Socio-economic and environmental deteminants of malaria in four malaria endemic provinces of Zambia.
Shimaponda, Nzooma Munkwangu.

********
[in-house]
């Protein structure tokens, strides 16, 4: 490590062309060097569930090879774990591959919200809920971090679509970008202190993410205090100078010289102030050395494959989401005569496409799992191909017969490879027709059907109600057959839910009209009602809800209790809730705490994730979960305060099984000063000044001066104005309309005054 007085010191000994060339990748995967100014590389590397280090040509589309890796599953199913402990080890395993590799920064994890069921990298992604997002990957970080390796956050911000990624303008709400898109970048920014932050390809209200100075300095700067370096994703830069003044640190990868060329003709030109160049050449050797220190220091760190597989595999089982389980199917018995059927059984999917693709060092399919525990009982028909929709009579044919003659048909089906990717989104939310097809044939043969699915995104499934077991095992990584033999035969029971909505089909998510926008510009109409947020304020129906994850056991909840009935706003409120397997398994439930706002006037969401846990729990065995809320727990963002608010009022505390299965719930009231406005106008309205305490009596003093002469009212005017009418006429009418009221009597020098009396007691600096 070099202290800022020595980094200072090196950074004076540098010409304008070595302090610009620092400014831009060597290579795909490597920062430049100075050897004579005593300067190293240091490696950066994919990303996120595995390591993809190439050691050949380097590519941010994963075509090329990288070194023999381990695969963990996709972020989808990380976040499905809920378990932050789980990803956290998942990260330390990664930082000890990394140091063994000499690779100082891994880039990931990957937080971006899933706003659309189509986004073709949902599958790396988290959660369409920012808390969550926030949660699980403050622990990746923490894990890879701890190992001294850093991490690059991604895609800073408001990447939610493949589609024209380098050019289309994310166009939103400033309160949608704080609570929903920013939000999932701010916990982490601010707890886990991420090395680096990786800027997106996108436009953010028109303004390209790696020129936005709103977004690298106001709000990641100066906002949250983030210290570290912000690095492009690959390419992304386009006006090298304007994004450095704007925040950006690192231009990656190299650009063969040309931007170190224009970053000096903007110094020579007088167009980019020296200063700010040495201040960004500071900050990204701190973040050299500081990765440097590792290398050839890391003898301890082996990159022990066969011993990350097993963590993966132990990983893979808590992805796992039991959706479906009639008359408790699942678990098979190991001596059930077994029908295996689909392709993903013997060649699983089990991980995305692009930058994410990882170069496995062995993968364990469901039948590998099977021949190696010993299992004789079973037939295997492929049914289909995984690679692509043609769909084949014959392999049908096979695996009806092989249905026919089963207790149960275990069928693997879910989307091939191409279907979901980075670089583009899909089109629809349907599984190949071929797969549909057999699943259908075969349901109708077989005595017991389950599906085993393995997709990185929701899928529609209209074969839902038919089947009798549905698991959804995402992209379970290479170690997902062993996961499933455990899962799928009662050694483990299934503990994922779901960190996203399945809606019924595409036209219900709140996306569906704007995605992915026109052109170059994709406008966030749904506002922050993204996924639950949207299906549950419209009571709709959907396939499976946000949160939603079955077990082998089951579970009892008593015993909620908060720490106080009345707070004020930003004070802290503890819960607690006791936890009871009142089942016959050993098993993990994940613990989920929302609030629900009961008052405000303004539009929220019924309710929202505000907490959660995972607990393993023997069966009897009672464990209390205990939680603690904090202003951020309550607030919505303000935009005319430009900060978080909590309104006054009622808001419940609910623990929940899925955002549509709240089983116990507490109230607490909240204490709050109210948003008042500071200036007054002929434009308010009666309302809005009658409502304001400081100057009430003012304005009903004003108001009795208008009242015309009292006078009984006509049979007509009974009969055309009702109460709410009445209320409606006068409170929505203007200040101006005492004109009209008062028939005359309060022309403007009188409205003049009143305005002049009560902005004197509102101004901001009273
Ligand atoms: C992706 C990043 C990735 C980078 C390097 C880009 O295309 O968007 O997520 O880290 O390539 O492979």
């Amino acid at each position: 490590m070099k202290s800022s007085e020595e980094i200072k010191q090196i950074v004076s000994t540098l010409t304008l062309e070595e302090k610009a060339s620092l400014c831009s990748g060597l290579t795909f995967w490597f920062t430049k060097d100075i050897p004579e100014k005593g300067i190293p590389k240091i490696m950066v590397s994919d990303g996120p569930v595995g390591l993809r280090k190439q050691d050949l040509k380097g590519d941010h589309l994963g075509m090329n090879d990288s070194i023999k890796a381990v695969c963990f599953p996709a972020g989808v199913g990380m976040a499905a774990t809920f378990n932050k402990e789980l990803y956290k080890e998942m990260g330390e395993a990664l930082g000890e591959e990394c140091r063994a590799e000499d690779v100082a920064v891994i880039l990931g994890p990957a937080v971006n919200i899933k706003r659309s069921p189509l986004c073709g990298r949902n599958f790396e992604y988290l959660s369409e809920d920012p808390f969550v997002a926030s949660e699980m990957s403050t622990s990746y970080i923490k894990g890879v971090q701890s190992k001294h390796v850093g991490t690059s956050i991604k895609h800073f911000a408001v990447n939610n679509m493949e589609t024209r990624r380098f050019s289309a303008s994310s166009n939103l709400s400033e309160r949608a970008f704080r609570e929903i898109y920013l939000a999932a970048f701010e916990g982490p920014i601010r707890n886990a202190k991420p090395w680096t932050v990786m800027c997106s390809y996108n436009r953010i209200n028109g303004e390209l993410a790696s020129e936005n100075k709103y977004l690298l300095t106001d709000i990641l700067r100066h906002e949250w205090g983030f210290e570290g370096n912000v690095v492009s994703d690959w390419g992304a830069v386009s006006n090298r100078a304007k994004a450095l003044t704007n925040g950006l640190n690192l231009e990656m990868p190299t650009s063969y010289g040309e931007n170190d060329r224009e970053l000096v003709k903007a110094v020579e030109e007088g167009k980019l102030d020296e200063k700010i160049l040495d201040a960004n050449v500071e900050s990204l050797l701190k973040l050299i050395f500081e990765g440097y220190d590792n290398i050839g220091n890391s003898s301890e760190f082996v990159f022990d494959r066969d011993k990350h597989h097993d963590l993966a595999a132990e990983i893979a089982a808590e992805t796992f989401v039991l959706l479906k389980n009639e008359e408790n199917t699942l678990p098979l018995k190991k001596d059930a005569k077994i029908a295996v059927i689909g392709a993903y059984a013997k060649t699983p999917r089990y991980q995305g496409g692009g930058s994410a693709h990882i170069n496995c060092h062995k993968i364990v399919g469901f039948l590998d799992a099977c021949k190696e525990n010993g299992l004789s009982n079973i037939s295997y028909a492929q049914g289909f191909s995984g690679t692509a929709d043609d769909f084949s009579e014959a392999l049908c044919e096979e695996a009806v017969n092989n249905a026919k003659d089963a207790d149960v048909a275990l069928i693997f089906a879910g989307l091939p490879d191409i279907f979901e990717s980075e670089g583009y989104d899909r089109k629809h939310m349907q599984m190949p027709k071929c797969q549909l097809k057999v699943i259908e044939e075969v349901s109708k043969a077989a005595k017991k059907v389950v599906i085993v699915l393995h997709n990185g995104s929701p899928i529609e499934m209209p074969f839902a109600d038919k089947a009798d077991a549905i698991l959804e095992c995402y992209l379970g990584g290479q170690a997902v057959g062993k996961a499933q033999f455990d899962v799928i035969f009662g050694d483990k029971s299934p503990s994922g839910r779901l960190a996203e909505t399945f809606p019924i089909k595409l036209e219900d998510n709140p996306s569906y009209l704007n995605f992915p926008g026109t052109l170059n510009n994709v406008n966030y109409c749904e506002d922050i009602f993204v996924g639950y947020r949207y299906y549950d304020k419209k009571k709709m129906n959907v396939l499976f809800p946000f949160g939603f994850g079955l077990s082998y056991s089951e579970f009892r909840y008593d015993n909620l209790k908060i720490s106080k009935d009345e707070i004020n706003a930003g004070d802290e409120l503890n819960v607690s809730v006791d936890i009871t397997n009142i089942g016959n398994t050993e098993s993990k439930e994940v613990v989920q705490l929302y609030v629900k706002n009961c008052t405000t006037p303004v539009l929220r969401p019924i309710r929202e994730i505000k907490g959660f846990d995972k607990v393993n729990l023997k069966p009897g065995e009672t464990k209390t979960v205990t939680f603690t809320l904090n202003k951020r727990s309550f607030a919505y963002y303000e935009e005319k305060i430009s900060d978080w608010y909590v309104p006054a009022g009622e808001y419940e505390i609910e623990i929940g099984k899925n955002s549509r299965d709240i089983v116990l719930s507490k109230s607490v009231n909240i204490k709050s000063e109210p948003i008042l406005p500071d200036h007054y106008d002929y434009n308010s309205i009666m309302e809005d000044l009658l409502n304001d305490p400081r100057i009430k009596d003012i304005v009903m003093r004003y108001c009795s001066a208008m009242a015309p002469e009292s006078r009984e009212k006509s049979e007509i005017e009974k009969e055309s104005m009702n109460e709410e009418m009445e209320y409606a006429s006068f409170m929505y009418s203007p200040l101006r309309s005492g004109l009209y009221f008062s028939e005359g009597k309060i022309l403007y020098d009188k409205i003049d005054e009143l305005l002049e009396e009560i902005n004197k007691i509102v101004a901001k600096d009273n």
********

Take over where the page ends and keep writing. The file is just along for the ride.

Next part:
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A large fraction of the global malaria burden occurs in sub-Saharan Africa and its endemicity depends on the interaction of environmental factors, vectors, parasites and the host. In Zambia, the negative effect of the break in interventions experienced in the late 2000s varied by regions. Therefore, it was necessary to determine the malaria determinants through the study of: statistical models that have been employed; knowledge of the community in malaria management and control; prevalence of malaria and presence of social and community-related factors influencing malaria control in selected communities; contribution of other social and environmental determinants of malaria from the household point of view; and also socio-economic and climatic determinants of malaria at provincial level, in Zambia. This work was achieved through a number of methods beginning with a systematic review of studies that have identified socio-economic and eco-environmental determinants of malaria through the use of statistical models in malaria burden determination and prediction in southern Africa. We also conducted a cross-sectional survey employing a simple random sampling technique to administer questionnaires to 584 household heads from selected communities, on the following components: knowledge, attitude and practices in malaria control; the role of social and community-related structures in malaria burden and control; and water sources and practices as well as housing structures in relation to self-reported malaria infections. Malaria testing was also performed using a rapid diagnostic test (RDT) in 756 individuals sampled from the 584 households. The household-level data was analysed in STATA and WinBUGS whereas the provincial-level malaria cases, government socio-economic and remotely-sensed climatic data were analysed in STATA, WinBUGS and also in R- integrated Nested Laplace (R-INLA) The focus of the studies conducted in southern Africa reviewed, has mainly been on malaria determinants related to intervention strategies and climatic factors. Additionally, the use of Bayesian statistical modelling was quite low (29.2%) in the studies reviewed. The community knowledge study showed that although knowledge levels in malaria were high they were not interrelated with attitudes and practices. In the malaria testing survey, a higher infection rate was seen in children and the highest RDT malaria prevalence was recorded in communities of Luapula province. Relating malaria burden with the role of community health workers (CHWs) in malaria control, malaria prevalence was inversely related with CHWs presence in Western Province. On the other hand, relating malaria burden with water practices and housing structures, “river” as a water source was the main predictor. The Bayesian hierarchical (or Generalised Linear mixed model) and R-INLA based models showed that region on one hand and region, time and precipitation on the other, were strong predictors of malaria incidence. More research in the area of statistical modeling as well as in other areas such as behaviour change, strengthening of existing CHW and exploring new avenues with regards to community social structures and ecological and climatic factors by locality is a great need.
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